Driven: Prototype Range Rover Sport – Featherweight World Champion

We were among the first in the world to drive a pre-production prototype of the new Range Rover Sport. And we were blown away...

When it was first announced that the all-new Range Rover Sport would be 420kg lighter (that’s equivalent to opening the door and kicking out five or six passengers), we dropped our coffee mugs in shock. Low weight is the new holy grail of the motor industry and this sort of weight saving is beyond belief.

Now, however, we’ve driven a pre-production prototype. And while the lower weight is still astounding, there is much more to the new Range Rover Sport than that.

If we had to pick one outstanding feature of the all-new, all-aluminium, ultimately sporting SUV, it would be the combination of handling and ride: the way this tall vehicle stays flat through corners, yet on rough surfaces the ride is compliant rather than spine-shattering as you might expect, given the lack of body roll.

 

Driven: Prototype Range Rover Sport – Featherweight World Champion
Driven: Prototype Range Rover Sport – Featherweight World Champion Driven: Prototype Range Rover Sport – Featherweight World Champion

Drive the Sport fast into a corner on Land Rover’s private test track at Gaydon (we were forbidden to take the prototypes out in public, beyond the heavily manned gate of the manufacturer’s own facilities) and keep accelerating – harder and harder through the bend – and while you feel the lateral g-force pressing you sideways, the Sport stays flatter on the road than you’d think possible. Not only that, the torque vectoring – increasing torque to the outside wheels – means you’re cornering at speeds where you’d normally expect your front or rear tyres to lose traction, yet the (still 2.1-tonne) Sport stays firmly, grippily, planted on the track.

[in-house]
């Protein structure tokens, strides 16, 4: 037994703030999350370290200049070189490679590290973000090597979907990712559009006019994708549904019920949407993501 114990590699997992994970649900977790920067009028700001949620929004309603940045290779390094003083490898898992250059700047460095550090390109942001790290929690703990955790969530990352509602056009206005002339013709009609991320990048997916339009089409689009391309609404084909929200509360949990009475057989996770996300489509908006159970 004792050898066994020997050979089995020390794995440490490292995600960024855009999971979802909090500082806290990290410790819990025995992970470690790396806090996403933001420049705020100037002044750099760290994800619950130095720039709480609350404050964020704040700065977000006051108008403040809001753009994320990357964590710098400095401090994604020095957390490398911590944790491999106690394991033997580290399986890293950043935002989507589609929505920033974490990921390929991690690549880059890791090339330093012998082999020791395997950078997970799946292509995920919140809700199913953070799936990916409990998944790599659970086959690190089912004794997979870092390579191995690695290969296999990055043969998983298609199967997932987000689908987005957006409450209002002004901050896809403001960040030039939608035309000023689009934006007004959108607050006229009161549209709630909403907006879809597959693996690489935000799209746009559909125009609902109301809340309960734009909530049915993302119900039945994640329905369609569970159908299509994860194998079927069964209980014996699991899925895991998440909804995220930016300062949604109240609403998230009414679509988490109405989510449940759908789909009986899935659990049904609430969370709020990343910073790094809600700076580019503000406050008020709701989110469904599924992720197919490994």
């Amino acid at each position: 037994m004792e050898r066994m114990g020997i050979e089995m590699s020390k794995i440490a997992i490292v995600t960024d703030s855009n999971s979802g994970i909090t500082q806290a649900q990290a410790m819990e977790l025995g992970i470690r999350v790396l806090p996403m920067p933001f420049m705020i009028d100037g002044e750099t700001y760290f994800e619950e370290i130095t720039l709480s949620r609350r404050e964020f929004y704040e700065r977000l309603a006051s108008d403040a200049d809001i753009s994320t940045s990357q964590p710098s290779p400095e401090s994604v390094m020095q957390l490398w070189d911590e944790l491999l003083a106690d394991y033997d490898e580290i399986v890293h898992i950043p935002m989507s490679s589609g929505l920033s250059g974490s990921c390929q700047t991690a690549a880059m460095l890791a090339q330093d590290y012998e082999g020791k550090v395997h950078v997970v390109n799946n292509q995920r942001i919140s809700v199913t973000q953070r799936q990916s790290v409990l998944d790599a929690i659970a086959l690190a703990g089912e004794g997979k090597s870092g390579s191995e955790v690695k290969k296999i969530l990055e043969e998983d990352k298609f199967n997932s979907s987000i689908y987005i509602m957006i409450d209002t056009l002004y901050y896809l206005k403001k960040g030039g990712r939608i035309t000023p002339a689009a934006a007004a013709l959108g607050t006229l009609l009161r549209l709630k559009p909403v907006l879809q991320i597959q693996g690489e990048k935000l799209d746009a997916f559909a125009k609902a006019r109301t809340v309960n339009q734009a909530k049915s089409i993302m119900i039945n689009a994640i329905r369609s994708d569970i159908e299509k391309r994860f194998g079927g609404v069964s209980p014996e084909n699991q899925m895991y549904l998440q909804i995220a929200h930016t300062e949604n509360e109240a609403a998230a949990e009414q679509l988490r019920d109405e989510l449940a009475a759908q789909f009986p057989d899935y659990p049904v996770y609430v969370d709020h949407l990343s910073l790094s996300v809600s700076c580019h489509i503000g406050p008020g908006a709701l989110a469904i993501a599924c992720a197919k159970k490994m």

Driven: Prototype Range Rover Sport – Featherweight World Champion
Driven: Prototype Range Rover Sport – Featherweight World Champion Driven: Prototype Range Rover Sport – Featherweight World Champion

This is no Range Rover with a Sport badge and a few cosmetic tweaks; around 75% of it is unique. As part of the design process, Land Rover asked existing customers what they’d like and apparently the consensus was, “Please make it more Range Rover and more sporty.” Er, right.

 

Driven: Prototype Range Rover Sport – Featherweight World Champion

Well, it goes without saying that the latest Sport is packed with premium features, from rear seats that not only recline, but are also heated and cooled (yes, the rear seats), to 14-way adjustable front seats, a head-up display and – an industry first, this one – wade sensing, to give you confidence in deep water… but then you expect premium features in a Range Rover. You expect best-in-class off-roading ability and stonking performance, too. But while Land Rover can tell us in writing that the new Sport has “30% better handling than its predecessor”, it’s only when you’re pressing it hard through ever-tighter corners that you really believe it.

 

Related Links

Numerous classic and modern Land Rovers can be found in the Classic Driver Marketplace

 

 

Photos: Land Rover